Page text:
McCain at CPAC
posted at 10:25 am on February 6, 2008 by Bryan
The GOP’s front runner addresses conservatives at the Conservative Political Action Committe’s conference Thursday at 3 pm in Washington. He’ll follow Mitt Romney by a few hours, as Romney addresses CPAC at 12:30. Mike Huckabee has been relegated to the Saturday slot, when most CPACers will be heading home.
Thursday’s speech is obviously high stakes for both Romney and McCain, though given the state of the race it’s more of an opportunity for the latter than the former. Romney has done well of late in winning over conservative pundits and voters, mostly by not being John McCain. McCain has continued to rack up primary wins without winning majorities of either Republican or conservative voters but it’s tough to imagine him winning the general election if the Republican right is sitting home. We can sort out the wherefores and whys McCain keeps winning without taking the majority of conservative votes at some future date, but right now I’m more interested in anticipating what McCain will do when he addresses CPAC.
Last year, McCain was the only major GOP candidate to skip CPAC. All of the other candidates attended and addressed the conference to make their pitches for conservative support. They were all received warmly. The buzz last year was that McCain was intentionally snubbing conservatives by staying away from the conference, and that left a lot of bad blood that’s still lingering. Add in McCain’s various non-conservative transgressions over the years plus the fact that he’s winning the GOP nomination largely without conservative support and you have the makings of a very interesting moment in the campaign. What will McCain do with it?
Will he take up Mary Matalin’s suggestions and essentially announce that he’s going to conservative school?
** announcing in his CPAC speech that he is leaving CPAC and going straight to Newt’s for a comprehensive tutelage on “Real Change.”
** adopting Fred’s immigration plan and Rudy’s tax plan;
** announcing that he would establish a Cabinet-level Domestic Policy Czar who will report directly to him, be housed in the White House, and would would oversee and consolidate all the “soft Cabinets.” This would be followed by the announcement that he planned to name Jeb Bush as the czar;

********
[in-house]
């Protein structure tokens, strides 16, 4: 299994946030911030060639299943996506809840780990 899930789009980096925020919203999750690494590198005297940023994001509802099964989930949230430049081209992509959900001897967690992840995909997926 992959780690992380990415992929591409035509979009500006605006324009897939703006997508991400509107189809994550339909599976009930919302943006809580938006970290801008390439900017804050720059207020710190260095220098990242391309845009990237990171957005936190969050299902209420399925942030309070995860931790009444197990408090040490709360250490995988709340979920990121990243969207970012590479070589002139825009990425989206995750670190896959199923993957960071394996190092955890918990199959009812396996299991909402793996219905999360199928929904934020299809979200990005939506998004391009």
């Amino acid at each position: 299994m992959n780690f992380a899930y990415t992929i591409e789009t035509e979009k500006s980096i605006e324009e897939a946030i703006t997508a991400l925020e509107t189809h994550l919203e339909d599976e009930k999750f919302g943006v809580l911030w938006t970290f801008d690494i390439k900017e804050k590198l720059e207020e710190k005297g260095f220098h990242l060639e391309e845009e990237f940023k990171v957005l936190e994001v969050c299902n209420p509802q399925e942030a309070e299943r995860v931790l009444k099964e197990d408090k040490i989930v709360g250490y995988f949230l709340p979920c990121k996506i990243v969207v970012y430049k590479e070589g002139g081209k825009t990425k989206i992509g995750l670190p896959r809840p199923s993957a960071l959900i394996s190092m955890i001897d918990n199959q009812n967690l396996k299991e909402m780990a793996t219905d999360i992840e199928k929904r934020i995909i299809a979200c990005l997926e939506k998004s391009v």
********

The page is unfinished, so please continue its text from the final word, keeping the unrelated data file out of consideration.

** announcing Ted Olson as attorney general;
** announcing George Allen as secretary of the Treasury;
** recognizing that Romney has made and could put blue states in play, and is relentlessly optimistic about America. Therefore he would install him as RNC general chairman to traverse the country and chatterati shows as the 21st century face of conservatism.
I think the first point is DOA. McCain is winning without capitulating to anyone, so he may figure why start now? The second point, he’ll take Rudy’s tax plan but reject Fred’s immigration plan. He also won’t say a word about the open borders zealots on his campaign unless someone asks him about them, and when that happens he’ll dodge the question or, depending on who asks it and in what setting it’s asked, crush the questioner. Ted Olson as Atty Gen seems a lock and would be a good choice, though the Democrat Congress would fight him hammer and tong on that. I’m not sure I get the point of the “Cabinet czar” other than to create yet another layer of bureaucracy. It’s probably a non-starter anyway, and too arcane to make any difference if he did do that. And McCain evidently loathes Mitt Romney, so it’s unlikely that McCain would hand Romney any prominent office. Remember, Romney managed for profit, not patriotism in McCain’s view. So the points that require McCain to step outside himself all strike me as DOA.
So what will he do? I see one of two scenarios playing out.
Nice John McCain shows up, makes conciliatory sounds about having “gotten the message” on conservative issues, promises to change but still has in his back pocket that statement he made after South Carolina about not having actually changed any of his positions. Nice McCain won’t really fool anyone, but he won’t be trying to, he’ll just make the plausible case that the Democrats are too weak to be trusted in a time of war. The fact that he’s apparently using some sort of resurrected Reagan to introduce him at CPAC suggests that this may be the way he’s going.
But there is another plausible scenario. Mean John McCain shows up and uses CPAC to create his own Sister Souljah moment. Think about it. He’s winning without conservatives now by attracting independents and centrist Democrats, though his TV ads and campaign rhetoric all cast him as the Reaganite in the race. CPAC isn’t large; there might be 5,000 or 6,000 in attendance this year. CPAC is made up of serious conservatives who could easily be painted as “radical” or “intolerant” even though they’re not. McCain snubbed CPAC last year. He could come this year to announce, essentially, that he doesn’t need them this year. The MSM would love it and he would get tremendous buzz over the short term and he could use it as a “new kind of Republican” talking point all the way to November.
I think the first scenario is much more likely than the second. He’ll make conciliatory sounds but underneath will be the same John McCain, secure in his own mind that he’s winning without conservatives so there’s no reason to change anything for them. But the second is plausible, unfortunately. McCain does have a history of slamming the right, and he’s probably egotistical enough to get carried away with himself and try something dramatic. And other than costing him a few thousand votes he already can’t count on and the support of pundits who are already skeptical of him, what’s the down side? In his mind, I mean. I’m not sure that he sees any reason to listen to conservatives who are discontented with him at this point. So Thursday will be interesting, to say the least.